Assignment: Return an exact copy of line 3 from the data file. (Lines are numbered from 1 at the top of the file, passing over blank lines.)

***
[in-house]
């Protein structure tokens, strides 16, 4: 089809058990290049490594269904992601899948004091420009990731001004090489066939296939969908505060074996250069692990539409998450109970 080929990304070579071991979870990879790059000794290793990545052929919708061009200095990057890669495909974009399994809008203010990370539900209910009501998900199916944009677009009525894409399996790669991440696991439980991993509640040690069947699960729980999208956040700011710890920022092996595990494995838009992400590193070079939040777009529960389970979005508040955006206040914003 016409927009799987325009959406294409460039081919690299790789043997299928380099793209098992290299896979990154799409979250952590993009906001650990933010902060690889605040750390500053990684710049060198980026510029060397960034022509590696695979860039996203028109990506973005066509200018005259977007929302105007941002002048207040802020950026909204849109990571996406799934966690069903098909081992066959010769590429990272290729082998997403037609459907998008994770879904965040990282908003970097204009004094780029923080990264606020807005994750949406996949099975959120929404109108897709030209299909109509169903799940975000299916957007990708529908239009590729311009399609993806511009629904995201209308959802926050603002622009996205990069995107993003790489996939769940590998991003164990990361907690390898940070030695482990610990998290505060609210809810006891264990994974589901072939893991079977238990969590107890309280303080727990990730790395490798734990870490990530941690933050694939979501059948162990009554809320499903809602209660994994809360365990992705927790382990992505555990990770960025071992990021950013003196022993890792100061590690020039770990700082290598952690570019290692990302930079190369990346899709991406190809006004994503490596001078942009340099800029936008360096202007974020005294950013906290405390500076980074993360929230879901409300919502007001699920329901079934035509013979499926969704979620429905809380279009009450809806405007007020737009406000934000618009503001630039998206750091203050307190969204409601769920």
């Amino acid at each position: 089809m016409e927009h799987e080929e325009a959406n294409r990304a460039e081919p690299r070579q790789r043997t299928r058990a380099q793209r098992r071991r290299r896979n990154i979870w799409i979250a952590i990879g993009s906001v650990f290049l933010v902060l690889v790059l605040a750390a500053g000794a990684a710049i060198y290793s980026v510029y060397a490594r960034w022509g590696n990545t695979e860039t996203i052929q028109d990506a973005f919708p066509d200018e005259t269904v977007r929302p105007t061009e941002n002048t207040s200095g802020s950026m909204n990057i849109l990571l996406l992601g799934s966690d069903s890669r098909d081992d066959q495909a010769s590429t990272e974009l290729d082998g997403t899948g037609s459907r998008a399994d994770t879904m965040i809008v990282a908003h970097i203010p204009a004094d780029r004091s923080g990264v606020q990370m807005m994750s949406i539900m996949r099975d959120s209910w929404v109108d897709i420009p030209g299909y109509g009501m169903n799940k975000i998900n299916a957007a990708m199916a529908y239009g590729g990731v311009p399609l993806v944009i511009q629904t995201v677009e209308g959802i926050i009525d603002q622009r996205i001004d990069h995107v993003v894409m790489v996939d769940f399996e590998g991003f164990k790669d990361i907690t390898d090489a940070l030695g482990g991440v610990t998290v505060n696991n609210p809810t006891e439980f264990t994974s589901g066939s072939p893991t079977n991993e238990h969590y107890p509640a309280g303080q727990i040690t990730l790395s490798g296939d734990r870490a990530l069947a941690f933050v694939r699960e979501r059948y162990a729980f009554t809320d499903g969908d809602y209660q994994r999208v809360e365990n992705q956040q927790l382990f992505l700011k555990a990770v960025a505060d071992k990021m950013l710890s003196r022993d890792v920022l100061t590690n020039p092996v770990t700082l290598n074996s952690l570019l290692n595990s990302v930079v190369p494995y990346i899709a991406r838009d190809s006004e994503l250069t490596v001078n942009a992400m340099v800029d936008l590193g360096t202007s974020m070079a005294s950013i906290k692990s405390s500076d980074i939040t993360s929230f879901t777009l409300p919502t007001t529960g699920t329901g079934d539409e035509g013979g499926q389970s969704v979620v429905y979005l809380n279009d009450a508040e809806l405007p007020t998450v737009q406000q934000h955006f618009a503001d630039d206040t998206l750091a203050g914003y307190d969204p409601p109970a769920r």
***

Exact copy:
């Amino acid at each position: 089809m016409e927009h799987e080929e325009a959406n294409r990304a460039e081919p690299r070579q790789r043997t299928r058990a380099q793209r098992r071991r290299r896979n990154i979870w799409i979250a952590i990879g993009s906001v650990f290049l933010v902060l690889v790059l605040a750390a500053g000794a990684a710049i060198y290793s980026v510029y060397a490594r960034w022509g590696n990545t695979e860039t996203i052929q028109d990506a973005f919708p066509d200018e005259t269904v977007r929302p105007t061009e941002n002048t207040s200095g802020s950026m909204n990057i849109l990571l996406l992601g799934s966690d069903s890669r098909d081992d066959q495909a010769s590429t990272e974009l290729d082998g997403t899948g037609s459907r998008a399994d994770t879904m965040i809008v990282a908003h970097i203010p204009a004094d780029r004091s923080g990264v606020q990370m807005m994750s949406i539900m996949r099975d959120s209910w929404v109108d897709i420009p030209g299909y109509g009501m169903n799940k975000i998900n299916a957007a990708m199916a529908y239009g590729g990731v311009p399609l993806v944009i511009q629904t995201v677009e209308g959802i926050i009525d603002q622009r996205i001004d990069h995107v993003v894409m790489v996939d769940f399996e590998g991003f164990k790669d990361i907690t390898d090489a940070l030695g482990g991440v610990t998290v505060n696991n609210p809810t006891e439980f264990t994974s589901g066939s072939p893991t079977n991993e238990h969590y107890p509640a309280g303080q727990i040690t990730l790395s490798g296939d734990r870490a990530l069947a941690f933050v694939r699960e979501r059948y162990a729980f009554t809320d499903g969908d809602y209660q994994r999208v809360e365990n992705q956040q927790l382990f992505l700011k555990a990770v960025a505060d071992k990021m950013l710890s003196r022993d890792v920022l100061t590690n020039p092996v770990t700082l290598n074996s952690l570019l290692n595990s990302v930079v190369p494995y990346i899709a991406r838009d190809s006004e994503l250069t490596v001078n942009a992400m340099v800029d936008l590193g360096t202007s974020m070079a005294s950013i906290k692990s405390s500076d980074i939040t993360s929230f879901t777009l409300p919502t007001t529960g699920t329901g079934d539409e035509g013979g499926q389970s969704v979620v429905y979005l809380n279009d009450a508040e809806l405007p007020t998450v737009q406000q934000h955006f618009a503001d630039d206040t998206l750091a203050g914003y307190d969204p409601p109970a769920r």